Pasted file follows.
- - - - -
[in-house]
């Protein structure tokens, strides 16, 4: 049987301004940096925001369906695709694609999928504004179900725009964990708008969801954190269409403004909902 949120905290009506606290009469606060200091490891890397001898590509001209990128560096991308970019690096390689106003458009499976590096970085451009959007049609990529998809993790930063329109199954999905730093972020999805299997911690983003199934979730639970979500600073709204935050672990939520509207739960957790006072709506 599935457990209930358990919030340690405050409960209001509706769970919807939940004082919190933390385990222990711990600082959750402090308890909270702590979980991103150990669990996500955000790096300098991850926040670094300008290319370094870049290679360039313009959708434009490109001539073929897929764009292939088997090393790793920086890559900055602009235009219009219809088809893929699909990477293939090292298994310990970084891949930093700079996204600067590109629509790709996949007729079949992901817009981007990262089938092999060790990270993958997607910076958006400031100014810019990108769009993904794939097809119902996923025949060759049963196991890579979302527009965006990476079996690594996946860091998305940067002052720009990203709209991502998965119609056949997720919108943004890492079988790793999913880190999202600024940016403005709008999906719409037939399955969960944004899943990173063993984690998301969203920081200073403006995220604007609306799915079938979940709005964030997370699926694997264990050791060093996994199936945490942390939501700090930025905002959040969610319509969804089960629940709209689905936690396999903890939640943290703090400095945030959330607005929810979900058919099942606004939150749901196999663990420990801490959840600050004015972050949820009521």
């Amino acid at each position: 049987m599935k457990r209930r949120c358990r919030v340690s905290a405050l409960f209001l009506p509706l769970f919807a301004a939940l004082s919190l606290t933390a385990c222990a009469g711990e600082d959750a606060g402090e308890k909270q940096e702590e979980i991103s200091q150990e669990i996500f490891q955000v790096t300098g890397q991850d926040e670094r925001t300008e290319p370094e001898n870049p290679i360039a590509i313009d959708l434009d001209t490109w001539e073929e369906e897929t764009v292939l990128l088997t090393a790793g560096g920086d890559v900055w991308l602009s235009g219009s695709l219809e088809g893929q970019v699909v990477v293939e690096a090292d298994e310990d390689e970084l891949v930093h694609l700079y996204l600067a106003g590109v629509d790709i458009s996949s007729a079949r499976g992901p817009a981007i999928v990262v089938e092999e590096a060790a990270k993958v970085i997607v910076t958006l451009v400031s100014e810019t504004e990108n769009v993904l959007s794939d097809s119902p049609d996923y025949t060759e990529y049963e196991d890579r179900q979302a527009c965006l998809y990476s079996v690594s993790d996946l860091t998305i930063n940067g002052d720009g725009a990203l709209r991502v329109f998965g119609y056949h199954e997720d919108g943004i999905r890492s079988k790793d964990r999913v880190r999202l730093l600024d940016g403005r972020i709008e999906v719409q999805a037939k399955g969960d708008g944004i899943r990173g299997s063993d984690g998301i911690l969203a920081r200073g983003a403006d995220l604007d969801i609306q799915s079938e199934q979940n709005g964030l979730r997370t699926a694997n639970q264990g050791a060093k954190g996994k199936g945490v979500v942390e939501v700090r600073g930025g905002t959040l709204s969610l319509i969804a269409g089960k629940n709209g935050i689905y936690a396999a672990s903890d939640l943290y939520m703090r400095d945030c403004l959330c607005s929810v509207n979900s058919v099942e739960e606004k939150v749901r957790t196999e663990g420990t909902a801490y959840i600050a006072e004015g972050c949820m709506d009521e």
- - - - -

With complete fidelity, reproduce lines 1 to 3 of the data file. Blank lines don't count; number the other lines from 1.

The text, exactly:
[in-house]
């Protein structure tokens, strides 16, 4: 049987301004940096925001369906695709694609999928504004179900725009964990708008969801954190269409403004909902 949120905290009506606290009469606060200091490891890397001898590509001209990128560096991308970019690096390689106003458009499976590096970085451009959007049609990529998809993790930063329109199954999905730093972020999805299997911690983003199934979730639970979500600073709204935050672990939520509207739960957790006072709506 599935457990209930358990919030340690405050409960209001509706769970919807939940004082919190933390385990222990711990600082959750402090308890909270702590979980991103150990669990996500955000790096300098991850926040670094300008290319370094870049290679360039313009959708434009490109001539073929897929764009292939088997090393790793920086890559900055602009235009219009219809088809893929699909990477293939090292298994310990970084891949930093700079996204600067590109629509790709996949007729079949992901817009981007990262089938092999060790990270993958997607910076958006400031100014810019990108769009993904794939097809119902996923025949060759049963196991890579979302527009965006990476079996690594996946860091998305940067002052720009990203709209991502998965119609056949997720919108943004890492079988790793999913880190999202600024940016403005709008999906719409037939399955969960944004899943990173063993984690998301969203920081200073403006995220604007609306799915079938979940709005964030997370699926694997264990050791060093996994199936945490942390939501700090930025905002959040969610319509969804089960629940709209689905936690396999903890939640943290703090400095945030959330607005929810979900058919099942606004939150749901196999663990420990801490959840600050004015972050949820009521």
């Amino acid at each position: 049987m599935k457990r209930r949120c358990r919030v340690s905290a405050l409960f209001l009506p509706l769970f919807a301004a939940l004082s919190l606290t933390a385990c222990a009469g711990e600082d959750a606060g402090e308890k909270q940096e702590e979980i991103s200091q150990e669990i996500f490891q955000v790096t300098g890397q991850d926040e670094r925001t300008e290319p370094e001898n870049p290679i360039a590509i313009d959708l434009d001209t490109w001539e073929e369906e897929t764009v292939l990128l088997t090393a790793g560096g920086d890559v900055w991308l602009s235009g219009s695709l219809e088809g893929q970019v699909v990477v293939e690096a090292d298994e310990d390689e970084l891949v930093h694609l700079y996204l600067a106003g590109v629509d790709i458009s996949s007729a079949r499976g992901p817009a981007i999928v990262v089938e092999e590096a060790a990270k993958v970085i997607v910076t958006l451009v400031s100014e810019t504004e990108n769009v993904l959007s794939d097809s119902p049609d996923y025949t060759e990529y049963e196991d890579r179900q979302a527009c965006l998809y990476s079996v690594s993790d996946l860091t998305i930063n940067g002052d720009g725009a990203l709209r991502v329109f998965g119609y056949h199954e997720d919108g943004i999905r890492s079988k790793d964990r999913v880190r999202l730093l600024d940016g403005r972020i709008e999906v719409q999805a037939k399955g969960d708008g944004i899943r990173g299997s063993d984690g998301i911690l969203a920081r200073g983003a403006d995220l604007d969801i609306q799915s079938e199934q979940n709005g964030l979730r997370t699926a694997n639970q264990g050791a060093k954190g996994k199936g945490v979500v942390e939501v700090r600073g930025g905002t959040l709204s969610l319509i969804a269409g089960k629940n709209g935050i689905y936690a396999a672990s903890d939640l943290y939520m703090r400095d945030c403004l959330c607005s929810v509207n979900s058919v099942e739960e606004k939150v749901r957790t196999e663990g420990t909902a801490y959840i600050a006072e004015g972050c949820m709506d009521e």